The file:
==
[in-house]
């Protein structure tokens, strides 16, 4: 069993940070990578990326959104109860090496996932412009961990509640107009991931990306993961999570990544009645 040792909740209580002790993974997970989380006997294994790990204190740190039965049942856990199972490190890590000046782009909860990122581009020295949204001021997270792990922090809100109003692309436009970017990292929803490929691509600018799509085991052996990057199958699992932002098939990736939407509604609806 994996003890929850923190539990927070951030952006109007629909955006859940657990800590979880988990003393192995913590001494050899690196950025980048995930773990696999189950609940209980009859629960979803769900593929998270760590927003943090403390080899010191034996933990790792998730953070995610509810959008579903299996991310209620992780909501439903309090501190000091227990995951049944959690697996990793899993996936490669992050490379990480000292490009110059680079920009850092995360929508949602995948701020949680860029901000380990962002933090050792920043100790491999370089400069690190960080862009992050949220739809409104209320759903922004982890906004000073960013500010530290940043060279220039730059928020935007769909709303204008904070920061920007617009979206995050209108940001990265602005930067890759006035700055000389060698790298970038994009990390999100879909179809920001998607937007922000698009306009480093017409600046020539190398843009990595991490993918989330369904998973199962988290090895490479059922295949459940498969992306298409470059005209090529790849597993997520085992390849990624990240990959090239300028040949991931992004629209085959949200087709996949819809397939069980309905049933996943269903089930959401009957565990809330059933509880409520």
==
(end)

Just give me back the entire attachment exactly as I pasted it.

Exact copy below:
[in-house]
């Protein structure tokens, strides 16, 4: 069993940070990578990326959104109860090496996932412009961990509640107009991931990306993961999570990544009645 040792909740209580002790993974997970989380006997294994790990204190740190039965049942856990199972490190890590000046782009909860990122581009020295949204001021997270792990922090809100109003692309436009970017990292929803490929691509600018799509085991052996990057199958699992932002098939990736939407509604609806 994996003890929850923190539990927070951030952006109007629909955006859940657990800590979880988990003393192995913590001494050899690196950025980048995930773990696999189950609940209980009859629960979803769900593929998270760590927003943090403390080899010191034996933990790792998730953070995610509810959008579903299996991310209620992780909501439903309090501190000091227990995951049944959690697996990793899993996936490669992050490379990480000292490009110059680079920009850092995360929508949602995948701020949680860029901000380990962002933090050792920043100790491999370089400069690190960080862009992050949220739809409104209320759903922004982890906004000073960013500010530290940043060279220039730059928020935007769909709303204008904070920061920007617009979206995050209108940001990265602005930067890759006035700055000389060698790298970038994009990390999100879909179809920001998607937007922000698009306009480093017409600046020539190398843009990595991490993918989330369904998973199962988290090895490479059922295949459940498969992306298409470059005209090529790849597993997520085992390849990624990240990959090239300028040949991931992004629209085959949200087709996949819809397939069980309905049933996943269903089930959401009957565990809330059933509880409520």